the 1990s was not enough to compensate for the
public decline (World Bank 2007). Brazil needs to
increase infrastructure investment in order to fur-
ther improve its economic and social performance.
This article explores how Brazil can provide
funding for much-needed infrastructure invest-
ment while controlling the consolidated national
and subnational public sector deficits and debt
as required to maintain price stability and an
investment grade sovereign rating.
The Potential of Land-Based Instruments
Traditionally Brazil’s municipalities have been
considered more often a potential source of fiscal
problems than of fiscal space. To maintain finan-
cial sustainability and economic stability, Brazil has
controlled the consolidated public sector debt of
states and municipalities through a complex web
of restrictions on borrowing by them or lending to
them, including the Fiscal Responsibility Law of
2000. Within this framework of tight fiscal controls
and fiscal discipline, could Brazil’s municipalities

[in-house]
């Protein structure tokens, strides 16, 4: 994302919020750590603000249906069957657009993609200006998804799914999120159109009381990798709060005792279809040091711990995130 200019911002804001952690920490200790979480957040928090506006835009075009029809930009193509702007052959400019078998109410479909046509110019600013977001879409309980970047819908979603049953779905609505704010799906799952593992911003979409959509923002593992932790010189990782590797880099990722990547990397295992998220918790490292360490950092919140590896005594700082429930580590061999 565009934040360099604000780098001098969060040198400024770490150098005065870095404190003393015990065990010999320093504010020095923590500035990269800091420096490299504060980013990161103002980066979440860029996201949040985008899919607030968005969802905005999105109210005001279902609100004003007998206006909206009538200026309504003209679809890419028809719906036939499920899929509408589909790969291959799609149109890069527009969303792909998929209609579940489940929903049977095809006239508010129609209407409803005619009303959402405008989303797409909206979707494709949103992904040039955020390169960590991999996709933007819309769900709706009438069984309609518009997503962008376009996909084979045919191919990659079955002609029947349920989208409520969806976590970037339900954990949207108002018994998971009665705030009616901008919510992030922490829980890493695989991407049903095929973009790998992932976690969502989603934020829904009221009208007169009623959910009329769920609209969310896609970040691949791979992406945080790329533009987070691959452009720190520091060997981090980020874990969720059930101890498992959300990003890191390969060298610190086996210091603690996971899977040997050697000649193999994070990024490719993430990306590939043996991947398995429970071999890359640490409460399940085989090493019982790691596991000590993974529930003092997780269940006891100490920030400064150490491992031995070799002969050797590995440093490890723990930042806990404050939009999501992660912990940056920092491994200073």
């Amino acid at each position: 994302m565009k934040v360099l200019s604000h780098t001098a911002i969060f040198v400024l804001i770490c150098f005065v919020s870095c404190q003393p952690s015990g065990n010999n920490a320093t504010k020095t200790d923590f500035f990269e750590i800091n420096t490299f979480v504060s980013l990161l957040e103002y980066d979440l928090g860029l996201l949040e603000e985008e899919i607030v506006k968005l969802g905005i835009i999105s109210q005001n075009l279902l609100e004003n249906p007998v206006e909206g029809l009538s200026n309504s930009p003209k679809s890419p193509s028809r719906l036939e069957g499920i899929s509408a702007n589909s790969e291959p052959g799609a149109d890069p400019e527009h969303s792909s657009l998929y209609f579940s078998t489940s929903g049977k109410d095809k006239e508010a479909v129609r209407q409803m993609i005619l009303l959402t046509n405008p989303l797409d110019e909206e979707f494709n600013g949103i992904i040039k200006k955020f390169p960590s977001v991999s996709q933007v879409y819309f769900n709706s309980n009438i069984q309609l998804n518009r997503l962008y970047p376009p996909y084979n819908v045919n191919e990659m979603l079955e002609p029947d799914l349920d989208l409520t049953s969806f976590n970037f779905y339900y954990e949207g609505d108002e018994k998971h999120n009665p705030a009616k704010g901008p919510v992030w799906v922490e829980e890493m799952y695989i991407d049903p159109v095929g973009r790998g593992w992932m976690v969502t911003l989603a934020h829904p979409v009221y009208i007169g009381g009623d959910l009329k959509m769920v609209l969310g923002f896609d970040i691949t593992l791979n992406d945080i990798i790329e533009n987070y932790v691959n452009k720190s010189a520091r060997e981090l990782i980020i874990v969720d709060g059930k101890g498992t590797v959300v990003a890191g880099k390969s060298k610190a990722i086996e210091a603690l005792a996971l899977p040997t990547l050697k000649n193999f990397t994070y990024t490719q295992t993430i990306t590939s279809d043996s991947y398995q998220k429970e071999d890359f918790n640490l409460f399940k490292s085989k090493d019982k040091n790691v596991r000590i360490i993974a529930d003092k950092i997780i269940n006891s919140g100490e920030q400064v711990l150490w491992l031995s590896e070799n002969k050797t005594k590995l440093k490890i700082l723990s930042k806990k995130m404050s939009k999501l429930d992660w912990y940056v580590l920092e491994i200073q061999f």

generate fiscal space for investment and provision
of social needs by increased use of land-based
financing? One indication of the potential for
creating such fiscal space is that municipal invest-
ments already are quite substantial, constituting
© Gislene Pereira
Land-Based Financing
for Brazil’s Municipalities
Infrastructure
investments
are improving
roadways in
Curitiba, Brazil.
O C T O B E R 2 0 1 1 • Land Lines • LINCOLN INSTITUTE OF LAND POLICY 15
40.3 percent of Brazil’s total public sector invest-
ment in 2008 (Afonso and Junqueira 2009a).
Municipalities could further increase their fiscal
space for investment by (1) increasing expenditure
efficiency; (2) increasing revenue through more
effective administration of the real estate property
and transfer taxes and fees, as well as other own-
source revenues; and (3) using other land-based
instruments that would not involve municipal
borrowing, such as the sale of development rights
and underutilized land. In other words, land-based
financing could create fiscal space for investment
without increasing municipal deficits or debt.
According to Peterson (2009), land-based